Show: Sunday, December 8, 2PM at the Kodak Theatre
Clara: Sandra Brown
Nucracker Prince: Sascha Radetsky
Drosselmeyer: Guillaume Graffin
Sugar Plum Doll: Misty Copeland
Toy Soldier Doll: Carlos Lopez
Snowflakes: Erin Ackert, Maria Bystrova, Amanda Cobb, Carmen Corella, Ashley Ellis, Elizabeth Gaither, Yuriko Kajiya, Simone Messmer, Luciana Paris, Renata Pavam, Carrie Peterson, Angela Snow, Sarawanee Tanatanit, Melissa Thomas, Kelley Waddell, Jennifer Whalen
Snow Queen: Anna Liceica
Sugar Plum Fairy: Stella Abrera
Cavalier: Carlos Molina
Seeking their annual fix of ballet magic on a Sunday afternoon, Nutcracker showgoers made the lobby of the Kodak Theatre an improbable contrast to its slick, synthetic Hollywood Boulevard surroundings of a sidewalk of stars with street vendors hawking maps to the homes of movie stars, a kitsch faux-Chinese movie theater, and an elephant statue that would better belong in Las Vegas. Would American Ballet Theatre's Nutcracker once again cast its spell successfully, and offer its audience a real piece of wonder?
Through a couple of pieces, some outstanding solo dancing, and good corps work, ABT succeeded very well. At the top of the list is the corps dancing in the Land of the Snow. Suggesting swirling snow flurries better than any stage effect, the dancing and the soft, romantic tutus of the all-female corps group worked in concert with fast, but fairly simple, and very musical choreography to fill the stage with living, moving snowfall. A steel-limbed Anna Liceica with sharp, precise technique added the requisite iciness to the soft snow as the Snow Queen. I found myself holding my breath throughout the piece, and was so fascinated by the movement that I often forgot about Sandra Brown's Clara and Sascha Radetsky's Nutcracker Prince, who were dancing away in the snow.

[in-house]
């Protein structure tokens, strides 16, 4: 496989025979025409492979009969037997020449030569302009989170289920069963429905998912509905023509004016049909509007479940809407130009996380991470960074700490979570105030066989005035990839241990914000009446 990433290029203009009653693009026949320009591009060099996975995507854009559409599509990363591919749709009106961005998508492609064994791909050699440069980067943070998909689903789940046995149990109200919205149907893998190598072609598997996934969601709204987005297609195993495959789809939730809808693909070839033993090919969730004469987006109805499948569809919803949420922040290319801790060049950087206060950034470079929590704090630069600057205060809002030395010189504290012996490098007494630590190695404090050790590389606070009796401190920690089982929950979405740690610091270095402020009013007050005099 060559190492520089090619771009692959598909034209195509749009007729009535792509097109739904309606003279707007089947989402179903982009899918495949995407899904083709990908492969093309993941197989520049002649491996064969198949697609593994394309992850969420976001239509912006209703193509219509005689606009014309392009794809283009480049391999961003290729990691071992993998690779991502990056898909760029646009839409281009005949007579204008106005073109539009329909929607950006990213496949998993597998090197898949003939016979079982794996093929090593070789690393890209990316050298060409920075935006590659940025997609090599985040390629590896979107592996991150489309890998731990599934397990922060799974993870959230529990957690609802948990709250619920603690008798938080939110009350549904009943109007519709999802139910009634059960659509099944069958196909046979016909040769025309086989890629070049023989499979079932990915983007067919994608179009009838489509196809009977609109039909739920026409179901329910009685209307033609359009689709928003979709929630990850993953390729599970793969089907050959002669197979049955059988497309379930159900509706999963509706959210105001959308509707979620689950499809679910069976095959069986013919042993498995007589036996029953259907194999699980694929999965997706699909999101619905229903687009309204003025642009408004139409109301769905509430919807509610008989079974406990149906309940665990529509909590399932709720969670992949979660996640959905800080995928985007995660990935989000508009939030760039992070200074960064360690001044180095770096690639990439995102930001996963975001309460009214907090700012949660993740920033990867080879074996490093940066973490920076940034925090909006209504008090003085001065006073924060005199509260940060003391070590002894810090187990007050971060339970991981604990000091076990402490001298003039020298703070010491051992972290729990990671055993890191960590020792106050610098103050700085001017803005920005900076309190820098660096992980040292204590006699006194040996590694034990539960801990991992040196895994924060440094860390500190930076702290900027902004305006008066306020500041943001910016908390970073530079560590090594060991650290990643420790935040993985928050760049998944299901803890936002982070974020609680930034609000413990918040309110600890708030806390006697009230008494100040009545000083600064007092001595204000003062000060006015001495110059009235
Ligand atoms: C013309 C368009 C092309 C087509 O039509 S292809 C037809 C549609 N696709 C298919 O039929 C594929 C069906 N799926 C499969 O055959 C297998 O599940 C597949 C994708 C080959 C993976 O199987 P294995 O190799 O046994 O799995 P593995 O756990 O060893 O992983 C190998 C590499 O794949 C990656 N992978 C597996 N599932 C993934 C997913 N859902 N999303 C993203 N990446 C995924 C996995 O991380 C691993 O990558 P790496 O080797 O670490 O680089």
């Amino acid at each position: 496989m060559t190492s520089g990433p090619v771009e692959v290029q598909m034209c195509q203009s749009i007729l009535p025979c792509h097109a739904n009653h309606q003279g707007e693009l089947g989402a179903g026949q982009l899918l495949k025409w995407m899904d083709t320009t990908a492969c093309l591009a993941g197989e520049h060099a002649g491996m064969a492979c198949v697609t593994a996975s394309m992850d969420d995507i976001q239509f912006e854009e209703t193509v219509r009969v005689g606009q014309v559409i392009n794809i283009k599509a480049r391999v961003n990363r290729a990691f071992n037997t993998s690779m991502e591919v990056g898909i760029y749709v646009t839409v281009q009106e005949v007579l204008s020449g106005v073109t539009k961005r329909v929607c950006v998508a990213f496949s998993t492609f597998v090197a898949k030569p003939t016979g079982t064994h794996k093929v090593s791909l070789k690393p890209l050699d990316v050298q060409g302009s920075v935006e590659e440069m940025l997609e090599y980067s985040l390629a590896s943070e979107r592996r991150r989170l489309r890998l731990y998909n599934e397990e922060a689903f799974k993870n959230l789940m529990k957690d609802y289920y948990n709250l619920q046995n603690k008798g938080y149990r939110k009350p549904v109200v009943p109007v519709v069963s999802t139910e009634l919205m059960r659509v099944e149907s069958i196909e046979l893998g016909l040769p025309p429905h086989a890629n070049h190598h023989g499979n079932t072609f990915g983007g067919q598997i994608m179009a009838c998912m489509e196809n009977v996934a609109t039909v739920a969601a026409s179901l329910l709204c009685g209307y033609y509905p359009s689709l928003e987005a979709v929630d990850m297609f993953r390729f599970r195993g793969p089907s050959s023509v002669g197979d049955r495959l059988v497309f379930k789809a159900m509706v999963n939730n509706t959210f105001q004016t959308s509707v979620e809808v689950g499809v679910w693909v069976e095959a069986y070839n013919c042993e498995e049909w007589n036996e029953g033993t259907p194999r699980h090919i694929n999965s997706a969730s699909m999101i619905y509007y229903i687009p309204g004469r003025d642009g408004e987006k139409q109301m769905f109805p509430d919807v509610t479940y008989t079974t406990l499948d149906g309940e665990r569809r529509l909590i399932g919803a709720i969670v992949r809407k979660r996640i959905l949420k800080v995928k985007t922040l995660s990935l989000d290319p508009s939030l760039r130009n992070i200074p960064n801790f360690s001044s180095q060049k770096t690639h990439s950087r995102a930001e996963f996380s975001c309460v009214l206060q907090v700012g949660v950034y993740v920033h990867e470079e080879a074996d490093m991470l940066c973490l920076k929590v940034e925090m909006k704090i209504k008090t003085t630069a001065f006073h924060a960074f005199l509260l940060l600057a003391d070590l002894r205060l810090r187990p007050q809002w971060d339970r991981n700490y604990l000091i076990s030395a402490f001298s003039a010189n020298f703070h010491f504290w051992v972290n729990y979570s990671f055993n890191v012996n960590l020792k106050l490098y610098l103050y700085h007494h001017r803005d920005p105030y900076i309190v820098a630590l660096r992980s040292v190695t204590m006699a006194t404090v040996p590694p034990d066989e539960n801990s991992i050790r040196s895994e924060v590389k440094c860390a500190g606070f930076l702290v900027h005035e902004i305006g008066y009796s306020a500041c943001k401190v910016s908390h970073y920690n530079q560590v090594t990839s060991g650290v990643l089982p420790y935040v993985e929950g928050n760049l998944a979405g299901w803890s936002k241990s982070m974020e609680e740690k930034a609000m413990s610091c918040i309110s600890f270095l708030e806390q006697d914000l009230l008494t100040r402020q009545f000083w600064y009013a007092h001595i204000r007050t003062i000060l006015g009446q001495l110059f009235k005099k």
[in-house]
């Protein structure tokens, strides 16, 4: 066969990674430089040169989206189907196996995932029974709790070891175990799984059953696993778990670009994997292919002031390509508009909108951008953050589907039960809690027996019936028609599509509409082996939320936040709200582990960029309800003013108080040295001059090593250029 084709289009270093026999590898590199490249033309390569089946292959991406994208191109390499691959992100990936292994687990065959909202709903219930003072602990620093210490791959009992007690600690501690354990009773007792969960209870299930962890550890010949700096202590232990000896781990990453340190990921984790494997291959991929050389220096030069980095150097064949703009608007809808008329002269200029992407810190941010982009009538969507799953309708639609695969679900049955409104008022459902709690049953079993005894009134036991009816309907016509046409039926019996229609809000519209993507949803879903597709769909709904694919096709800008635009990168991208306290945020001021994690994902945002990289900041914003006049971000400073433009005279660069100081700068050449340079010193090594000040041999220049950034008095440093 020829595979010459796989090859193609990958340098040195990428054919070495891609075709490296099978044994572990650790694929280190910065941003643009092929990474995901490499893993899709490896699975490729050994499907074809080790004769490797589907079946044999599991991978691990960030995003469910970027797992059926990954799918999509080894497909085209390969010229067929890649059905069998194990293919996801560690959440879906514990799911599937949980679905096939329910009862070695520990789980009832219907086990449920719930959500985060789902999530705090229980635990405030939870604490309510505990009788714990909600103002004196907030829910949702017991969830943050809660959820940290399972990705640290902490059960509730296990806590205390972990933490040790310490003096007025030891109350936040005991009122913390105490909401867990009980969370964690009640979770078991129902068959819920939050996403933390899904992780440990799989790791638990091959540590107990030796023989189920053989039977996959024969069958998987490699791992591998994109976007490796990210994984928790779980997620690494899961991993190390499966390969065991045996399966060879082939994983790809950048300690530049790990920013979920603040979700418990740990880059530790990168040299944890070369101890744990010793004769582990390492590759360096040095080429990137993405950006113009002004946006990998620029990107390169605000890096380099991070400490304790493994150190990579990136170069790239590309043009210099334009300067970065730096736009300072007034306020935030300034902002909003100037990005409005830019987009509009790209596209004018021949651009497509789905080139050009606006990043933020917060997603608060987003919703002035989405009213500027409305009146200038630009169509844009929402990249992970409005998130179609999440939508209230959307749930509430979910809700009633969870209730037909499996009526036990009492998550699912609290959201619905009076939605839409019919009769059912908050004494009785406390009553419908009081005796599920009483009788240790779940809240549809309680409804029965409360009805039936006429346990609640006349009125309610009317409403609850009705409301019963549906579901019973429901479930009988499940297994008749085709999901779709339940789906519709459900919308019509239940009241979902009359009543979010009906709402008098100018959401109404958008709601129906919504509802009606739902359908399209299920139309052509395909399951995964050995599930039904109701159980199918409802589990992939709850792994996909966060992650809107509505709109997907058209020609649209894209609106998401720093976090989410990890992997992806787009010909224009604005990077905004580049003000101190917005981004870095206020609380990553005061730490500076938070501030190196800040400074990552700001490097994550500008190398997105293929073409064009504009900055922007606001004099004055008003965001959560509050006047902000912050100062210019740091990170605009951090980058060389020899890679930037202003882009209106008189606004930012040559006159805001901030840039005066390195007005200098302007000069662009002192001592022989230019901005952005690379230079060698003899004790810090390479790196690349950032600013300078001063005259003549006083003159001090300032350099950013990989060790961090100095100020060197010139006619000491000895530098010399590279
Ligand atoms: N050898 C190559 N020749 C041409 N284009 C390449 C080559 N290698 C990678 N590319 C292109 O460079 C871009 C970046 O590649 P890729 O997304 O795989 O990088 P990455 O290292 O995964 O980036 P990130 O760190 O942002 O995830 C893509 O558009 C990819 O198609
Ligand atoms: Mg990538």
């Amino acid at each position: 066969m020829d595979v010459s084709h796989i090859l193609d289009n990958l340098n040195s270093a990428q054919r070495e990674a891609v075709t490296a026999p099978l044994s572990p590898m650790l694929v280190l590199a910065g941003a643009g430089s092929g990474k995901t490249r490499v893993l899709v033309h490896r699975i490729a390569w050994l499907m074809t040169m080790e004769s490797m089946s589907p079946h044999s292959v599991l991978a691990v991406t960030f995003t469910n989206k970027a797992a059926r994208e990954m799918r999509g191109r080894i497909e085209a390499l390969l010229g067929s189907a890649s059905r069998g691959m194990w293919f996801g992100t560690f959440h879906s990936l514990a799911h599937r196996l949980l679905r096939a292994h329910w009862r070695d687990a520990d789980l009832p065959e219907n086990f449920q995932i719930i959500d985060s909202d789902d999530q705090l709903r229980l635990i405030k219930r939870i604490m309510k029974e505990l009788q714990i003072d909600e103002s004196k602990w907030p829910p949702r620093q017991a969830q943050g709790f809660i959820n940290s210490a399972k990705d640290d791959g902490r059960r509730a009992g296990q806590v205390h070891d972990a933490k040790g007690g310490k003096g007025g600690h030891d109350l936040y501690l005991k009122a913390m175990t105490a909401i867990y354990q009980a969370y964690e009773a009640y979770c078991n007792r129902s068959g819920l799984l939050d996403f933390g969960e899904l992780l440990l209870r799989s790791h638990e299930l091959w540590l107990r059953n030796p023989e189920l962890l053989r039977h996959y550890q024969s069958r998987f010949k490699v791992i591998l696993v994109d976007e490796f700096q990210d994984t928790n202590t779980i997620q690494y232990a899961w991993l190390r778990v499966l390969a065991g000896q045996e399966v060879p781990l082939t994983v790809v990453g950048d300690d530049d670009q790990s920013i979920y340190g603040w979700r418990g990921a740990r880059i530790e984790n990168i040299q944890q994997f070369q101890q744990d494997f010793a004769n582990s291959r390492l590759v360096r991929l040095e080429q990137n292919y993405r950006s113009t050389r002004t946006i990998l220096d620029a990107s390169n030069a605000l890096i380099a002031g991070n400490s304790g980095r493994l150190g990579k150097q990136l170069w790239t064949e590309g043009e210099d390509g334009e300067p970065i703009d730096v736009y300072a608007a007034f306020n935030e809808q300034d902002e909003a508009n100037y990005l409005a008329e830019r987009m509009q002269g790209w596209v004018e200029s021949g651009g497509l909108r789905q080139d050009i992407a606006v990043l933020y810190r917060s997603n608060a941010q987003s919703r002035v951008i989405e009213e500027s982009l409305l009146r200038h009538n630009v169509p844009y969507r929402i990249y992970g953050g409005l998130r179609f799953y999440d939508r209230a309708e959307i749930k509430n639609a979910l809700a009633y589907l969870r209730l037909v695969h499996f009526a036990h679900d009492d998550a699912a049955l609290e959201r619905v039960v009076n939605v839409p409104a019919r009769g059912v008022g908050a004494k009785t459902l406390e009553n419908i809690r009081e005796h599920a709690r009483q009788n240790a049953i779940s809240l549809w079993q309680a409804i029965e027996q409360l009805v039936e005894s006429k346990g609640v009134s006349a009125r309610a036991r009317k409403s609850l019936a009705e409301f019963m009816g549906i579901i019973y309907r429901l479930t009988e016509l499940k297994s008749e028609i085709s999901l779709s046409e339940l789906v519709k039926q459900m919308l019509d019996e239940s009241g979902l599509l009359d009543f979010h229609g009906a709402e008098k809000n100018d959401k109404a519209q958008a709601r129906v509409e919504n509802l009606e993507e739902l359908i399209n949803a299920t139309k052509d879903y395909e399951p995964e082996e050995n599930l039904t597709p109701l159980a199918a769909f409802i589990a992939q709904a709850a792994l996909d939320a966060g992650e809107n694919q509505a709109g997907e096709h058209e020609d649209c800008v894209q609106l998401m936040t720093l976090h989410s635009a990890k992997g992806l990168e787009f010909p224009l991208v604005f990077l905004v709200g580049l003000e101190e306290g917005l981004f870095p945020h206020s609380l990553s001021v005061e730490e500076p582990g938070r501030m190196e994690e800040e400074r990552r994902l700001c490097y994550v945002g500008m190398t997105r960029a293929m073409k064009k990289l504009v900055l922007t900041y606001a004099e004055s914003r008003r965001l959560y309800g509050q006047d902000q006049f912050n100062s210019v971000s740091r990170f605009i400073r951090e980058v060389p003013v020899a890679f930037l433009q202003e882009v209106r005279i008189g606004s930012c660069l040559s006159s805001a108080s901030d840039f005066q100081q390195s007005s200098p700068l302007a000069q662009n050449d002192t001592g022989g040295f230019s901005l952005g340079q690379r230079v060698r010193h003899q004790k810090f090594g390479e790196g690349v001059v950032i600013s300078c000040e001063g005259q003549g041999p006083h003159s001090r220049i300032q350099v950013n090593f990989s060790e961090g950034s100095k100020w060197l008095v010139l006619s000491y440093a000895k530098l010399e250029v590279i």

This doesn't mean Brown's dancing was anonymous. Brown's smallish size helped her fit in with the children on-stage, though her studied movement and polished technique made her stand out as more of an experienced older sister to the other kids. Her battement derriere into arabesque was especially beautiful, suggesting long and soft graceful lines, working in concert with the soft drape of her nightgown.
Radetsky offered solid, but unspectacular dancing. The many complicated and difficult lifts in Act I felt complicated and difficult. He didn't place a technical step wrong, but did not inspire with his dancing.
The other Act I highlight is Carlos Lopez's short dance as the Toy Soldier Doll. Characterized by sharp, fast, and almost machine-like beats and small jumps, Lopez, along with Misty Copeland's Sugar Plum Doll dance, was welcome relief in the overdrawn first scene introducing Clara and her family, which was made longer by being almost devoid of substantial dancing.
Act II offered Stella Abrera as the Sugar Plum Fairy, and Carlos Molina as her long- and plastic-limbed cavalier. Abrera had good technique in a solid balance and fully articulated feet and arms even in the fastest choreography. Molina supported her well, and was light and looked effortless in his solo work.
Of the various national dances, Erica Cornejo's and Isaac Stappas' sensual, adult Arabian adagio with some truly difficult partnering moves made for edge-of-the-seat excitement.
The corps once again danced well in the Waltz of the Flowers, and, when they didn't upstage the soloists sharing the stage with them, were their equal.
The Pacific Symphony Orchestra, conducted by Charles Barker, provided solid accompaniment, even though there were a few technical problems in some of the solo work. The orchestra provided flowing accounts of the more melodious moments, but could have more sharply characterized some of the faster music. For example, the Russian dance, and much of the music in the first scene of Act I were too soft in their attacks, relegating the music, which was also somewhat soft in volume, to background accompaniment.
The sets were appropriately colorful and festive. Especially memorable are the blooming flowers as winter turned into spring, and the successful suggestion of Clara shrinking down to mouse scale. Costumes were rich and colorful, except for the Act II unicorn which somehow looked slightly bare and incomplete.
ABT's Nutcracker succeeds in the most important sense --- transmitting the wonder of the Nutcracker through its dancing, especially its corps dancing. Having that is enough to make any other concerns about the production minor in comparison. Go see it.
<small>[ 12-08-2002, 23:42: Message edited by: Andre Yew ]</small>